It is possible to fly without motors, but not without knowledge and skill. Wilbur Wright
Captain "Sully" wikicommons
Flight 1549 and Captain Sully
It was a remarkable feat. An airliner, all jet engines knocked out by a swarm of birds over New York City, glides its way into history by making a successful landing in the Hudson River. Unbelievably, no one perished. Here is some footage of that event.
Air Controller Patrick Harten said link,
"I believed at that moment I was going to be the last person to talk to anyone on that plane alive."
Many people became aware that this was “first time in half a century of commercial jet flights that an airliner had been successfully landed on water without any fatalities. ”Link
As the details surrounding this event became clearer, a hero emerged. The pilot, Captain Chesley Sullenberger, now known affectionately as “Sully,” was primarily responsible for this outcome. His words, just prior to touchdown, “We’ll be in the Hudson,” joins “One small step for mankind” as a tip of the hat to highly skilled and brave individuals.
After the landing, as the jet filled with water, Sully stayed behind, helping all of his passengers and crew to safety. I still remember one photo of Sully, on a rescue boat, wrapped in a blanket, calmly sipping some hot coffee. I thought, “Now there is one man I could trust to bring me home safely.” As proof of his unflappable demeanor, he reportedly called his wife and simply said “Darling, I’ve just had an accident,” which was, most likely, the understatement of the year.
Mark Driscoll: Trust me. I’m a Pilot!
So, what does this have to do with Mark Driscoll? At the Resurgence.com website, I read what has to be the most remarkable piece of narcissistic hubris to ever come out of Mars Hill and, given the subject, that is noteworthy. Driscoll (who could never be accused of understatement) penned a post titled, Do You Trust Your Pilot? link.
The usual manly boys network sprang into action to push the piece. After all, it makes pastors sound like Tom Cruise in Top Gun. For example, Ed Stetzer recommended this post here. But, books must be sold at Lifeway, I suppose.
Driscoll likens himself to an airline pilot who, because he is upfront in the cockpit, sees what is going on. His church attendees are the uninformed passengers who cannot see what is coming.
To explain this, he launches into an explanation of bank turns that airliners have to take.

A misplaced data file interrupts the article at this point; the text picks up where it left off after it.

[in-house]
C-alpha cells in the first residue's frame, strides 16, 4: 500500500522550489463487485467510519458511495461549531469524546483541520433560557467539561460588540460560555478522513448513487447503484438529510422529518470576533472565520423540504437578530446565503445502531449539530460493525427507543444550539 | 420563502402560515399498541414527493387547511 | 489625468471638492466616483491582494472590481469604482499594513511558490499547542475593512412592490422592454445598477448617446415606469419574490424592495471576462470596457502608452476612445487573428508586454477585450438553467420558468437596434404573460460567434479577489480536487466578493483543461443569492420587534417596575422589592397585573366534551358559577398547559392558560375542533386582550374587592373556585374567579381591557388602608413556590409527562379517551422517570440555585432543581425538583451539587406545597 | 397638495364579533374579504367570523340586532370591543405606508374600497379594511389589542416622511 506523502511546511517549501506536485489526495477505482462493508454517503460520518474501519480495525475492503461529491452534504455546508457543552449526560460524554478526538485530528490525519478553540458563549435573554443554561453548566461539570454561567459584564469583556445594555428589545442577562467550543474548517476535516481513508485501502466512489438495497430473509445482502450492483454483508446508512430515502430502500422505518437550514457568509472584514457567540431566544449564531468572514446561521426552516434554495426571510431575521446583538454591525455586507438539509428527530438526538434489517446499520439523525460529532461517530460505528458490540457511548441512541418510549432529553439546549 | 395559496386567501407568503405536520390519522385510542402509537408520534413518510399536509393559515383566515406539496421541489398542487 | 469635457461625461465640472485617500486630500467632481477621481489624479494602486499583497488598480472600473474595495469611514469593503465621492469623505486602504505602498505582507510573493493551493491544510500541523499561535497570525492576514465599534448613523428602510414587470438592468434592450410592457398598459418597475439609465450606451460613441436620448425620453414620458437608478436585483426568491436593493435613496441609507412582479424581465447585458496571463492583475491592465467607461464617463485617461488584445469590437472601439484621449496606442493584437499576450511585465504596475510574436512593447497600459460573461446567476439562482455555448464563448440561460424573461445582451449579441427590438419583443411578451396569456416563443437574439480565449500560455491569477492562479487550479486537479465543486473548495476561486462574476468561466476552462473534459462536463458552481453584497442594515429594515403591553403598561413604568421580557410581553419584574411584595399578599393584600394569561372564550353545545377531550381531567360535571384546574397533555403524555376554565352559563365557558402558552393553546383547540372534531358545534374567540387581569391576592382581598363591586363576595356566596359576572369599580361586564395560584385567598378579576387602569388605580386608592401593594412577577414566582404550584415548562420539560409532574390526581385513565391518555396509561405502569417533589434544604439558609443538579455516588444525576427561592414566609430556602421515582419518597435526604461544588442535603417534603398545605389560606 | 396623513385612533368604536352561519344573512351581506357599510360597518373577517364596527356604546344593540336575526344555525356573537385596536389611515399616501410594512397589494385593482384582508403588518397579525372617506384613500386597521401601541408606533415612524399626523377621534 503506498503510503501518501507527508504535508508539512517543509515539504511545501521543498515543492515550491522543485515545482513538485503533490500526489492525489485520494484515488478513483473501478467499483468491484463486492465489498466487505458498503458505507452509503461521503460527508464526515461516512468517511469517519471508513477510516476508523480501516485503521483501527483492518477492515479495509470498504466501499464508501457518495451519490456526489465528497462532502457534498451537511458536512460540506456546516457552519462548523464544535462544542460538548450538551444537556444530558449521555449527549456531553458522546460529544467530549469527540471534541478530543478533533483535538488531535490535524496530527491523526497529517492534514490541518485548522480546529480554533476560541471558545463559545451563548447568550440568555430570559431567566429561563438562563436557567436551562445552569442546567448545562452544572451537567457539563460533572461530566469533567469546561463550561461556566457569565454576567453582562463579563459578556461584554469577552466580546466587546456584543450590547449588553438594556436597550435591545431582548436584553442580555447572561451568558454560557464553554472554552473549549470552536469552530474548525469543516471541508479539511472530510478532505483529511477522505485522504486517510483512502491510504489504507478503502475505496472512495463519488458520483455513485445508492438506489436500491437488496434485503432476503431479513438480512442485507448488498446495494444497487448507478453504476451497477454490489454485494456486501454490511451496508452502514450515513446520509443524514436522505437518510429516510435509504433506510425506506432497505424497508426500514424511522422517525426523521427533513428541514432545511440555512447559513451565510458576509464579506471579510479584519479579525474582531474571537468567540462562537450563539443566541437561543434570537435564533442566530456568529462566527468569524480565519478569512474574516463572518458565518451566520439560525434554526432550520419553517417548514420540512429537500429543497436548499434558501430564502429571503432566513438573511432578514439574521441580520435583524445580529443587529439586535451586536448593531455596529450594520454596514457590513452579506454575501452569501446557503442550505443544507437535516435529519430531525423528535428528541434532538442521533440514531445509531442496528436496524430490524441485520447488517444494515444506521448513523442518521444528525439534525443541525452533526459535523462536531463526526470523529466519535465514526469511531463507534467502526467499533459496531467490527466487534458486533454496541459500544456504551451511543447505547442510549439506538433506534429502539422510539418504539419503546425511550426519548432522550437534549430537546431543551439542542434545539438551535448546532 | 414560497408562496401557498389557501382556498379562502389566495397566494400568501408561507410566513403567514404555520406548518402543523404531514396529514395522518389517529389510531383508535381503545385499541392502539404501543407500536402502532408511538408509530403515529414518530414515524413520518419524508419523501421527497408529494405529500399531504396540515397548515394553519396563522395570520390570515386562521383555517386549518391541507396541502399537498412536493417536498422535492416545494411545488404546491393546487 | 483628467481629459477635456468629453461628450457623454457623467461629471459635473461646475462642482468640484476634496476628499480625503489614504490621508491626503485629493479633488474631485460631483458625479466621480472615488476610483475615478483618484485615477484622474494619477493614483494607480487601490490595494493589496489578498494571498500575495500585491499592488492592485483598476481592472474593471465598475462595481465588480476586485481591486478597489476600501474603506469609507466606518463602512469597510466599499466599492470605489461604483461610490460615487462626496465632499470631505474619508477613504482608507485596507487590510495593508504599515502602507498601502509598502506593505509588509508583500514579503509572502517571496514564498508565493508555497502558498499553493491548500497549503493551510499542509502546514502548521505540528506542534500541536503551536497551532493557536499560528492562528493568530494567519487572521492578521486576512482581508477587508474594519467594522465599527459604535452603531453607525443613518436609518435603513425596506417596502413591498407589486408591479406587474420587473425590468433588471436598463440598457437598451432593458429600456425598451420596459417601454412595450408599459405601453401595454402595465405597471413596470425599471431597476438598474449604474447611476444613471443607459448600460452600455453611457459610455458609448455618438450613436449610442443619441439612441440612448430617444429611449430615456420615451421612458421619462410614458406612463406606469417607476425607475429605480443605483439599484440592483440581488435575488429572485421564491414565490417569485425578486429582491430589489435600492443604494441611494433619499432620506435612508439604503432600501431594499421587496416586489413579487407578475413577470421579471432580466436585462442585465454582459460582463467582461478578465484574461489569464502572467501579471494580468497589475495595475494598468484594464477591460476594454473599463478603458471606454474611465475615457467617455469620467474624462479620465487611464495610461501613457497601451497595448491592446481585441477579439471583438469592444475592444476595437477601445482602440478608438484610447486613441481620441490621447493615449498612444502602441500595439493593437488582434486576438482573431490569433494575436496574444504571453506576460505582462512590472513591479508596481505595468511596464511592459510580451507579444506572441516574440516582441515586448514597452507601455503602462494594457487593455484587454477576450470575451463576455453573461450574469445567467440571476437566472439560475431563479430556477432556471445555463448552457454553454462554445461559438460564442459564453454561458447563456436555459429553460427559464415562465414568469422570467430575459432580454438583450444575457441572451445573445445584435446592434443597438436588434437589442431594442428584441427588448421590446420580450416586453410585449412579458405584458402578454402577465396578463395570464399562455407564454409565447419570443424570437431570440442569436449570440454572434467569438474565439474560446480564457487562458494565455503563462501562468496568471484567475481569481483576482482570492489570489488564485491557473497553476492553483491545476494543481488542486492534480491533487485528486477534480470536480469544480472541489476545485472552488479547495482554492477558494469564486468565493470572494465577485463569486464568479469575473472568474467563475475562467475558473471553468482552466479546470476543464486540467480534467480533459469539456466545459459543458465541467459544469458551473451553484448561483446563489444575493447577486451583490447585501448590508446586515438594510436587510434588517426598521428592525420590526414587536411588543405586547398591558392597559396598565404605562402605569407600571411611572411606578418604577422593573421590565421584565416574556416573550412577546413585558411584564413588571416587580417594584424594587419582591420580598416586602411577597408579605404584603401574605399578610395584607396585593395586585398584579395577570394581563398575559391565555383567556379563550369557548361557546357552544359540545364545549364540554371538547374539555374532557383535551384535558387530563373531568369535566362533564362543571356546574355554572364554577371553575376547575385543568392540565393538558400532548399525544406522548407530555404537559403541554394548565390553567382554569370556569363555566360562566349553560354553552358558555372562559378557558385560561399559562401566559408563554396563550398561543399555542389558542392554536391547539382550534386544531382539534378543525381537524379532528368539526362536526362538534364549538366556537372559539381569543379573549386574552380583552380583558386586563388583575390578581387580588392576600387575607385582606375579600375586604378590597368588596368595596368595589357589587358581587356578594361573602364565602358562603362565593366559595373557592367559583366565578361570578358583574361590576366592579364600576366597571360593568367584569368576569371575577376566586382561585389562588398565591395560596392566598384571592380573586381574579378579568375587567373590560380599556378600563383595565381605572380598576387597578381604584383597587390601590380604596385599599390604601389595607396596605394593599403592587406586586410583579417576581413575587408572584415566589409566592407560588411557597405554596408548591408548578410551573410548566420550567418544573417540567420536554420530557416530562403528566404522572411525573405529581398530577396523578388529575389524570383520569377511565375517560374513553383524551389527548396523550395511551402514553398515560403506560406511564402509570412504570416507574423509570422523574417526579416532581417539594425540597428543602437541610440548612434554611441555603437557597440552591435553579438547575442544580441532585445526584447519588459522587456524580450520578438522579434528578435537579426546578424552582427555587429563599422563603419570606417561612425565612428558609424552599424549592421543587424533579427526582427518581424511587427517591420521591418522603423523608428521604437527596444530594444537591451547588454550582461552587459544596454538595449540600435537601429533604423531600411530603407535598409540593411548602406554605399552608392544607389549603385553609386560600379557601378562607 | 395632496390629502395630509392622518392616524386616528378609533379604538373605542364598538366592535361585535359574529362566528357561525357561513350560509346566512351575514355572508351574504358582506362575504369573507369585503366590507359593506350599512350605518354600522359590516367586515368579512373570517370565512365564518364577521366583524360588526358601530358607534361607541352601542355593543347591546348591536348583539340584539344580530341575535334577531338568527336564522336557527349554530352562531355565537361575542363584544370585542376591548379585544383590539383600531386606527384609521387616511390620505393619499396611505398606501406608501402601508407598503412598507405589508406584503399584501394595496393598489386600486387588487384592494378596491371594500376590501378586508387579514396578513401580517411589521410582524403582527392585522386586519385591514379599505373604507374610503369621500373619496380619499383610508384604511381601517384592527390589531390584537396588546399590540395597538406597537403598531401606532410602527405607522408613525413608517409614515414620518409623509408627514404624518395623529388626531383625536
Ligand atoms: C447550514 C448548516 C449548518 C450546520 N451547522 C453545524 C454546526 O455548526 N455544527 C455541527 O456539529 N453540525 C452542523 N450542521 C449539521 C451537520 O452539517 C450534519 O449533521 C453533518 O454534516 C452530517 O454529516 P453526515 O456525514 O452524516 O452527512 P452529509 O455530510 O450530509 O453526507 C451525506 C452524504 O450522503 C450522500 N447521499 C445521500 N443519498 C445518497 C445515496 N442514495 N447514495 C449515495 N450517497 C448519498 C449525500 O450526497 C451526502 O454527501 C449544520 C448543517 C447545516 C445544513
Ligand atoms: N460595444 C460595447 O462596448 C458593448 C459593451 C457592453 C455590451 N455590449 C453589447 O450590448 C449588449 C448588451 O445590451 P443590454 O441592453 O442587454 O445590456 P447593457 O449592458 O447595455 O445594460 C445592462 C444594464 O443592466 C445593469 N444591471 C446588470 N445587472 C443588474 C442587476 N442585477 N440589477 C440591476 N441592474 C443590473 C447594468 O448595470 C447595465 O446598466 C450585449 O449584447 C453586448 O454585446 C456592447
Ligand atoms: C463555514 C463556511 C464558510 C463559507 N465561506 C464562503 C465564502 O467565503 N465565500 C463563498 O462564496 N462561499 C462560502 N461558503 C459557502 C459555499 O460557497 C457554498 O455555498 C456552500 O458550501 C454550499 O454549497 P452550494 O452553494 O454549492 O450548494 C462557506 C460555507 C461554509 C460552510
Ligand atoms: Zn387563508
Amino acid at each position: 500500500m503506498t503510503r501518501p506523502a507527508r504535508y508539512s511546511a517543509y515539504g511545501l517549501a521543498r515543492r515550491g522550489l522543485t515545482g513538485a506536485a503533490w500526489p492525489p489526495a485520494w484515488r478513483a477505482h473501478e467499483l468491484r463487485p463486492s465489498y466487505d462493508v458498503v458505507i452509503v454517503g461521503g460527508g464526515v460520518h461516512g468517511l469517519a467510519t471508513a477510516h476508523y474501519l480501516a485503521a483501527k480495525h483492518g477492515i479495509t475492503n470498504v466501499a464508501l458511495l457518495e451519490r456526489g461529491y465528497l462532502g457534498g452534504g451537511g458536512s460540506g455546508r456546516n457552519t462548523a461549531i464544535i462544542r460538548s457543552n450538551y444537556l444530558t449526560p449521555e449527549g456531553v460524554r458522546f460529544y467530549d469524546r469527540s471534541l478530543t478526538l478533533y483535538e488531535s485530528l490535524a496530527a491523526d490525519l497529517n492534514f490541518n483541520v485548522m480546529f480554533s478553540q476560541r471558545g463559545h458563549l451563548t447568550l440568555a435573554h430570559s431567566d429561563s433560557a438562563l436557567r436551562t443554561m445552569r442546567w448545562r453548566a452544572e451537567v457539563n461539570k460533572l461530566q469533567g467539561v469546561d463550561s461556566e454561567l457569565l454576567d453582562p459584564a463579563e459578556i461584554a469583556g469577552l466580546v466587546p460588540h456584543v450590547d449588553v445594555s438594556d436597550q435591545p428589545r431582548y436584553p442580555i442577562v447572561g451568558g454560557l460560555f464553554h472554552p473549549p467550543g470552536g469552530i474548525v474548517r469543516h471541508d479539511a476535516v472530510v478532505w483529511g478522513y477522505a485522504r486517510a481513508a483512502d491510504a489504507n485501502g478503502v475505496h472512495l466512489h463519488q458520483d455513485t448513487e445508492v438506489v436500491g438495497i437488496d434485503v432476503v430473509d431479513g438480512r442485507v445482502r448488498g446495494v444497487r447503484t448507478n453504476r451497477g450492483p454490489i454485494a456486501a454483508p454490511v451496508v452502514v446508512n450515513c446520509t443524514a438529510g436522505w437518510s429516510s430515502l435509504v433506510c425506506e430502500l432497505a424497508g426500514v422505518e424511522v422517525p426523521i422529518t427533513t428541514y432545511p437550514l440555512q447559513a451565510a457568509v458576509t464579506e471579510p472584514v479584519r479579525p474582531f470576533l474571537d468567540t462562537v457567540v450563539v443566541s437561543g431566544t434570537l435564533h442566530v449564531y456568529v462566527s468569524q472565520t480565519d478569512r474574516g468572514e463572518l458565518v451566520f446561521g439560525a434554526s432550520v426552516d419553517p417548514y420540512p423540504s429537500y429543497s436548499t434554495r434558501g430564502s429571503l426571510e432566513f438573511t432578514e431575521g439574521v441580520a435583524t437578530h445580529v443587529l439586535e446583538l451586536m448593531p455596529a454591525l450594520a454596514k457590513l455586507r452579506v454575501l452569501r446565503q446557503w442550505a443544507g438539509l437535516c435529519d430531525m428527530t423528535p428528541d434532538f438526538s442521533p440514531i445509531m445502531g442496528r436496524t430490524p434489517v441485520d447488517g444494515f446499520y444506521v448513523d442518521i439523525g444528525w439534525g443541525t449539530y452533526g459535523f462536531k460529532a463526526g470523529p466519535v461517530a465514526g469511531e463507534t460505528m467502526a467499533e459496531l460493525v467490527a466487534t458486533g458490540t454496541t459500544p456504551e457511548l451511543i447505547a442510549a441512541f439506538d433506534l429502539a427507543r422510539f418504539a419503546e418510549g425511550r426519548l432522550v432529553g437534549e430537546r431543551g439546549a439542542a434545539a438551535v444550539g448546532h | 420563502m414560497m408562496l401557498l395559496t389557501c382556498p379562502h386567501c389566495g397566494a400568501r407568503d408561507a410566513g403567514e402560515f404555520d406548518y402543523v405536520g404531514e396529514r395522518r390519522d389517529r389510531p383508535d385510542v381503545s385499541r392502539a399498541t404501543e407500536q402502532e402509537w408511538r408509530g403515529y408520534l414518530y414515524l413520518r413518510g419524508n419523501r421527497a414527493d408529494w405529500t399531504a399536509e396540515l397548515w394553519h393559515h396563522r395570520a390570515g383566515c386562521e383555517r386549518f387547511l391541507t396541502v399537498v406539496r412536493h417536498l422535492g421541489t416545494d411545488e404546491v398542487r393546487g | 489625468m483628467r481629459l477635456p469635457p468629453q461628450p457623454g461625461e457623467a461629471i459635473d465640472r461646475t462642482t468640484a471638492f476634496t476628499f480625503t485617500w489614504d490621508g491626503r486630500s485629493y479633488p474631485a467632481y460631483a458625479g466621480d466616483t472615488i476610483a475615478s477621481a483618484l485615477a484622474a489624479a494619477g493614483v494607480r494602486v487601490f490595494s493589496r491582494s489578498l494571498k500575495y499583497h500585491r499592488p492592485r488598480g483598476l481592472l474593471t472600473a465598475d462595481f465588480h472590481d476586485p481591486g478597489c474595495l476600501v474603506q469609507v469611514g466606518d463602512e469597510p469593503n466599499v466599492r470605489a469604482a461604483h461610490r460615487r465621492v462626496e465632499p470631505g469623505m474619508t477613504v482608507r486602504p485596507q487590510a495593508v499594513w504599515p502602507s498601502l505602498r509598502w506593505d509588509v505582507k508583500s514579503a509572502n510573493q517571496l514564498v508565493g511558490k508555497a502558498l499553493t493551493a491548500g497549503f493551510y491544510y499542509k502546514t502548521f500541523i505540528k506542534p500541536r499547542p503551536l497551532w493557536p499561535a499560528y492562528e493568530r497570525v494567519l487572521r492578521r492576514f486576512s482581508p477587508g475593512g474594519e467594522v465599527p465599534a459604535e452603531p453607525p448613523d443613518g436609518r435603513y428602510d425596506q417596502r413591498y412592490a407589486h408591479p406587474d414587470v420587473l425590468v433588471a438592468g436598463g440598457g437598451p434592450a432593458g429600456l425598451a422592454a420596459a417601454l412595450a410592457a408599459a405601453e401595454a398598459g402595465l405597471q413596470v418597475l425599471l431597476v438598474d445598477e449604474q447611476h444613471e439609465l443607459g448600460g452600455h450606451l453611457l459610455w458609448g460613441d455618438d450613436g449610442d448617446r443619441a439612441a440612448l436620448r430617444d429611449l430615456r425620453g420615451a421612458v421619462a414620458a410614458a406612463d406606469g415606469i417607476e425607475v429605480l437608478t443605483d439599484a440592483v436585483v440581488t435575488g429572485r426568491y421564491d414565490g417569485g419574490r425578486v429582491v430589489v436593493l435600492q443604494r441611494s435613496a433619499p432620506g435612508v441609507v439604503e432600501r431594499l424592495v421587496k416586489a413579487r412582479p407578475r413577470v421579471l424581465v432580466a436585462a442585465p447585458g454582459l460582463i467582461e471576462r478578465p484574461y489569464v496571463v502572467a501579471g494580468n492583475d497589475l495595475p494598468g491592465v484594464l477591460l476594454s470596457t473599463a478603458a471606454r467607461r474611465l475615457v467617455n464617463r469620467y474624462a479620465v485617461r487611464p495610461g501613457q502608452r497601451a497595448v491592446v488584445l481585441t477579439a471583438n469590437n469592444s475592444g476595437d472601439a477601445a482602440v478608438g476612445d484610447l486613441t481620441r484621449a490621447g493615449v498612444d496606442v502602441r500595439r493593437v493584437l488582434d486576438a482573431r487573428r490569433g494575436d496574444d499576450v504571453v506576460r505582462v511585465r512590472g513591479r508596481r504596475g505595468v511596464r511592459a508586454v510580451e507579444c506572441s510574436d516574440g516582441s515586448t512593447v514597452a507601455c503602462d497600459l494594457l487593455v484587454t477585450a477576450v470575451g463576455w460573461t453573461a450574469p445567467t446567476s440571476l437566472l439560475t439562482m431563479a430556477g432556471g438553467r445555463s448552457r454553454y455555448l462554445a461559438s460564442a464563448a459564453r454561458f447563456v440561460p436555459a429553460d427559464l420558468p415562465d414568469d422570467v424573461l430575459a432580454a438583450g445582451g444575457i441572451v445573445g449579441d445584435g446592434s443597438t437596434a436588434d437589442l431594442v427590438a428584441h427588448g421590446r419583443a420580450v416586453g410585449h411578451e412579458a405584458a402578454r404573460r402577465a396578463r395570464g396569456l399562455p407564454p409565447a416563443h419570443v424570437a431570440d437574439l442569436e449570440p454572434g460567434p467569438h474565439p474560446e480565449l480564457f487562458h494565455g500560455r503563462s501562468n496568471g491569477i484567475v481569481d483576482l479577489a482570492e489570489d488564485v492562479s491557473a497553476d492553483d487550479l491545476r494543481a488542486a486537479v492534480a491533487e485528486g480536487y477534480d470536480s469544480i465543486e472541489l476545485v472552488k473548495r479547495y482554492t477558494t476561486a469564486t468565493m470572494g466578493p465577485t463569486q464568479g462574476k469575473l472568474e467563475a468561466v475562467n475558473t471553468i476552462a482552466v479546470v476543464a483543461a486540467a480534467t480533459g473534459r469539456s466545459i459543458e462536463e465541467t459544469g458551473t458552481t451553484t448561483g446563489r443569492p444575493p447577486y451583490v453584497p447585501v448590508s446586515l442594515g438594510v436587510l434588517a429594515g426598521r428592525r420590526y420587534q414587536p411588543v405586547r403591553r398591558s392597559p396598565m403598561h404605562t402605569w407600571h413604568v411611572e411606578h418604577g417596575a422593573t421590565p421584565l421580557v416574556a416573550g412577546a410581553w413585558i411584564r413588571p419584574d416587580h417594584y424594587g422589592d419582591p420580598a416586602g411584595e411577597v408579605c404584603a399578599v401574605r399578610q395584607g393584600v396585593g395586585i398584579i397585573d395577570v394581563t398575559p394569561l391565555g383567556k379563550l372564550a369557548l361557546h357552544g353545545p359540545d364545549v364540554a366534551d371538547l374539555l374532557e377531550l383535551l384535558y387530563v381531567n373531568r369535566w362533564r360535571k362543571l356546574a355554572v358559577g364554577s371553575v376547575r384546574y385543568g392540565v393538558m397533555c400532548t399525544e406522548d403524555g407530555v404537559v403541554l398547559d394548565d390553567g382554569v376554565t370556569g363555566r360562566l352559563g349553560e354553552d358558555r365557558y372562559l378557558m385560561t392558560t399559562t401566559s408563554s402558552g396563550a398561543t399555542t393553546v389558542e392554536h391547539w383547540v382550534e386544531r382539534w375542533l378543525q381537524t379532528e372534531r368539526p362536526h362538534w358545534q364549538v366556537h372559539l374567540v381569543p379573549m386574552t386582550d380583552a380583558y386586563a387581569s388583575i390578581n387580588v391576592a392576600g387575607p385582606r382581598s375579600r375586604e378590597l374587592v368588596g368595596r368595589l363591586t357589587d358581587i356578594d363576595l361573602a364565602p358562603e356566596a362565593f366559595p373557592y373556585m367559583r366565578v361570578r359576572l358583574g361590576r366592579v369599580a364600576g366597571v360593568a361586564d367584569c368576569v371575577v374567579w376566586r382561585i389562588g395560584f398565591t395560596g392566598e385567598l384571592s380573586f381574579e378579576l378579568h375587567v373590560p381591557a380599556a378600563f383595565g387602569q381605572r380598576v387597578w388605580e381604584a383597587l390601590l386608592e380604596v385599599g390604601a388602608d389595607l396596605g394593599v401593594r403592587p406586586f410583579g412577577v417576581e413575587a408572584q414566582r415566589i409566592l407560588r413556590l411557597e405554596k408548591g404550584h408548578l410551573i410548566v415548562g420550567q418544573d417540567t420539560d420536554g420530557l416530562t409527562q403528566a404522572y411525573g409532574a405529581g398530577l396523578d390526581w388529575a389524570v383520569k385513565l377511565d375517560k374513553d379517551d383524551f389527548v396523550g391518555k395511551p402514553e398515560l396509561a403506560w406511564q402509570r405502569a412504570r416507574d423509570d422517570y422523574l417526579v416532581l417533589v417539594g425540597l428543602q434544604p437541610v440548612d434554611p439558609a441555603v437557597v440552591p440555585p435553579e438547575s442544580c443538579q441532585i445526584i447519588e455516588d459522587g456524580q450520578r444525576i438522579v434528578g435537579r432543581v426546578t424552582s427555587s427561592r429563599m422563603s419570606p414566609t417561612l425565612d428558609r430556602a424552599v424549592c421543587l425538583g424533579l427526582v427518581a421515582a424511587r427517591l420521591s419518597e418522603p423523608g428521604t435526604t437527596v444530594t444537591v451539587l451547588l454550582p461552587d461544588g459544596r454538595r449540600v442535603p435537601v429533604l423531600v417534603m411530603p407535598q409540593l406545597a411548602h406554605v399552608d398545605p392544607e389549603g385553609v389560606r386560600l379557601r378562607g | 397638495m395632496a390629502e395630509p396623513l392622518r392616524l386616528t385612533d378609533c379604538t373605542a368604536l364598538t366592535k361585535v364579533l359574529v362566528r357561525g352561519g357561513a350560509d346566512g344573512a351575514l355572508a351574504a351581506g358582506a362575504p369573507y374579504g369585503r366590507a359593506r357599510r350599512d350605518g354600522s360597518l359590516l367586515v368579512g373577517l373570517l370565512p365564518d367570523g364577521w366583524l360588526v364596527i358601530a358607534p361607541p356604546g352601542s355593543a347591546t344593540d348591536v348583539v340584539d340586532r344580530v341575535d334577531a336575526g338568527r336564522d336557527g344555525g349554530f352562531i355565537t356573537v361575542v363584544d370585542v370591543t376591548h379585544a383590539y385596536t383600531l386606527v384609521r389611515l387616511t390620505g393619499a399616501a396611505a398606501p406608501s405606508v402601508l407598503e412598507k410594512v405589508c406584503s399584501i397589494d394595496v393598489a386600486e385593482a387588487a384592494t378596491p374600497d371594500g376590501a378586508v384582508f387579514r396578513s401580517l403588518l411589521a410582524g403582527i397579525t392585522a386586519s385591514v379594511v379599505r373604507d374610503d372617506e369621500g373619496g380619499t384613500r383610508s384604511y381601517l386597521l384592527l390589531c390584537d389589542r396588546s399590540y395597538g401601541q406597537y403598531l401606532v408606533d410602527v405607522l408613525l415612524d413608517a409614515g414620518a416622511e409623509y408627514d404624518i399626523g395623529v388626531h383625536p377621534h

- 25–30 degrees: 1.1–1.2 g-force on the body, most people won't feel a thing.
- 45 degrees: 1.5 g-force, people start to feel it
- 60 degrees: 2-2.5 g-force, people really feel it and start to freak out.
- 70–80 degrees: Around 5 g-force, people start getting tunnel vision as the blood rushes out of their eyes.
He then goes on to pontificate that an experienced pilot might be forced to make one of those significant turns. He likens himself to that pilot-the guy who has to save the lives of his people. He fusses that, when such a sharp turn is necessary, many people freak out, storm the cabin and trash the pilot after they have, get this, “Landed safely.’
I do not know what newspaper Driscoll has been reading but, when a pilot makes an emergency turn, and lives are saved, the passengers usually give him a standing ovation. You know why? They know it! He has informed them and they clearly see it. This whole analogy is not making sense . But, Driscoll rarely makes sense to me.
Stupid, uninformed people must trust the pilot. Driscoll, of course, is that pilot.
His take home point is, you can see this coming, “Trust the Pilot.”
“Assume that they have way more data and training than you. Assume they see stuff out of their window you don’t see out of yours. Assume they did the right thing, even if you are wearing your drink, your luggage came flying out of the overhead bin, and you need to buy new underwear to replace the ones you were wearing. Just maybe the pilots saved your life and spared you from a less disruptive turn that would have ended in a fiery crash you never saw coming.”
Who is most likely to trust the pilots? Frequent fliers, those who have been on board long enough to have survived hard banked turns before. And former pilots who have themselves sat in the cockpit of an organization and had to make the same kind of tough decisions.
Who is least likely to trust the pilots? First-time fliers, those who are new to leadership and/or new to the organization and subsequently lack the experience to simply buckle up and ride it out. Also fans of flying who have studied flight and/or visited the cockpit to peer over the pilots' shoulder enough to maintain an illusion that they know how to fly and could do a better job themselves, even though they have no hours in the pilots' chair.”
I have one response to this.
"Mark Driscoll, you are no Captain Sully and you have demonstrated enough weirdness to help me to know that I wouldn’t trust you get me safely to Tacoma."
Mark Driscoll’s “Intensive Training.” (All documented at TWW)
- Bachelor's degree in communications from Washington State University with a minor in philosophy and hold
- Master of Arts degree in exegetical theology from Western Seminary.
- He wrote a book on sex.
- He has theorized that Queen Esther was a slut and backed it up by asking his teen daughter.
- Pastors a church
- Speaks at a lot of conferences
Captain Sully’s Intensive Training.
Now, let’s look at Captain Sully’s training link.
- IQ was deemed high enough to join Mensa International
- At 16, Sullenberger learned to fly in an Aeronca 7DC
- Bachelor of Science from the U.S. Air Force Academy, Master's degree in Industrial Psychology from Purdue University and a Master's degree in Public Administration from the University of Northern Colorado.